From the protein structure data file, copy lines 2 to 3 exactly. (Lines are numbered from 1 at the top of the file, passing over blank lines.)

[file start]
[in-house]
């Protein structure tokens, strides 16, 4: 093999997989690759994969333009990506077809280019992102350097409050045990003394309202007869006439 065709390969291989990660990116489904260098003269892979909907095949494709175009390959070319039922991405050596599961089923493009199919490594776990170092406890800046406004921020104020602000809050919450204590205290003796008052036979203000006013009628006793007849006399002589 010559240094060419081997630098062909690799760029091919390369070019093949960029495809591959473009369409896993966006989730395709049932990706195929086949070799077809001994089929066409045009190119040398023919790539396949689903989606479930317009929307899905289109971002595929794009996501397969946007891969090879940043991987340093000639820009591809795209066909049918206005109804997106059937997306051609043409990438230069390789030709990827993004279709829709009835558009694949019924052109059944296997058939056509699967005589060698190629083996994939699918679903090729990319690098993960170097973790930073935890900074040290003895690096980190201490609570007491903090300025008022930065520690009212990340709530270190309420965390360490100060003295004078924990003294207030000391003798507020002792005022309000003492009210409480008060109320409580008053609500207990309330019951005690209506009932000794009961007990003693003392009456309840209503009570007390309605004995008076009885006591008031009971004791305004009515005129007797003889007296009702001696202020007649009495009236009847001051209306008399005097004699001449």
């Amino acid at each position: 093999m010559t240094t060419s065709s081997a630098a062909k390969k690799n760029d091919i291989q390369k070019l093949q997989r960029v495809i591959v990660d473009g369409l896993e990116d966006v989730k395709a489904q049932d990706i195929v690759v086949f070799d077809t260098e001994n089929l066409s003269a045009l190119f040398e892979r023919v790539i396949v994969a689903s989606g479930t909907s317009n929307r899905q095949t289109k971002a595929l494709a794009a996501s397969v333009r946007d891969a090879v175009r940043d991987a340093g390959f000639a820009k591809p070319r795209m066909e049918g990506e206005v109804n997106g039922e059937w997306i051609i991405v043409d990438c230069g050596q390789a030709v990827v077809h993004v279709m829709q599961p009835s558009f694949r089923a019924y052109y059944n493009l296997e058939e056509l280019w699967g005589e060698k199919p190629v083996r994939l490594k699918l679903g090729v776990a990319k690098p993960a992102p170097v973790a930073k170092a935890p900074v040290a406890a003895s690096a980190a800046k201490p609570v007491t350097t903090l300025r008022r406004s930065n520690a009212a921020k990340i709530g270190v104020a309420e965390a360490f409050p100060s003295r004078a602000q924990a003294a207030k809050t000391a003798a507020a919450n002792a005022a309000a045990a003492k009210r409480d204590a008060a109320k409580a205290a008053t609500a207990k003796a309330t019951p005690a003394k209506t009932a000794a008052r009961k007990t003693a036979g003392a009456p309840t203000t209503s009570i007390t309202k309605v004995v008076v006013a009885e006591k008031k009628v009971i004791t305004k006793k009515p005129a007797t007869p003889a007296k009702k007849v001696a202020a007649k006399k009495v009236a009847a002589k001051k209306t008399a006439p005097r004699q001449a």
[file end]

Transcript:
């Protein structure tokens, strides 16, 4: 093999997989690759994969333009990506077809280019992102350097409050045990003394309202007869006439 065709390969291989990660990116489904260098003269892979909907095949494709175009390959070319039922991405050596599961089923493009199919490594776990170092406890800046406004921020104020602000809050919450204590205290003796008052036979203000006013009628006793007849006399002589 010559240094060419081997630098062909690799760029091919390369070019093949960029495809591959473009369409896993966006989730395709049932990706195929086949070799077809001994089929066409045009190119040398023919790539396949689903989606479930317009929307899905289109971002595929794009996501397969946007891969090879940043991987340093000639820009591809795209066909049918206005109804997106059937997306051609043409990438230069390789030709990827993004279709829709009835558009694949019924052109059944296997058939056509699967005589060698190629083996994939699918679903090729990319690098993960170097973790930073935890900074040290003895690096980190201490609570007491903090300025008022930065520690009212990340709530270190309420965390360490100060003295004078924990003294207030000391003798507020002792005022309000003492009210409480008060109320409580008053609500207990309330019951005690209506009932000794009961007990003693003392009456309840209503009570007390309605004995008076009885006591008031009971004791305004009515005129007797003889007296009702001696202020007649009495009236009847001051209306008399005097004699001449």
């Amino acid at each position: 093999m010559t240094t060419s065709s081997a630098a062909k390969k690799n760029d091919i291989q390369k070019l093949q997989r960029v495809i591959v990660d473009g369409l896993e990116d966006v989730k395709a489904q049932d990706i195929v690759v086949f070799d077809t260098e001994n089929l066409s003269a045009l190119f040398e892979r023919v790539i396949v994969a689903s989606g479930t909907s317009n929307r899905q095949t289109k971002a595929l494709a794009a996501s397969v333009r946007d891969a090879v175009r940043d991987a340093g390959f000639a820009k591809p070319r795209m066909e049918g990506e206005v109804n997106g039922e059937w997306i051609i991405v043409d990438c230069g050596q390789a030709v990827v077809h993004v279709m829709q599961p009835s558009f694949r089923a019924y052109y059944n493009l296997e058939e056509l280019w699967g005589e060698k199919p190629v083996r994939l490594k699918l679903g090729v776990a990319k690098p993960a992102p170097v973790a930073k170092a935890p900074v040290a406890a003895s690096a980190a800046k201490p609570v007491t350097t903090l300025r008022r406004s930065n520690a009212a921020k990340i709530g270190v104020a309420e965390a360490f409050p100060s003295r004078a602000q924990a003294a207030k809050t000391a003798a507020a919450n002792a005022a309000a045990a003492k009210r409480d204590a008060a109320k409580a205290a008053t609500a207990k003796a309330t019951p005690a003394k209506t009932a000794a008052r009961k007990t003693a036979g003392a009456p309840t203000t209503s009570i007390t309202k309605v004995v008076v006013a009885e006591k008031k009628v009971i004791t305004k006793k009515p005129a007797t007869p003889a007296k009702k007849v001696a202020a007649k006399k009495v009236a009847a002589k001051k209306t008399a006439p005097r004699q001449a």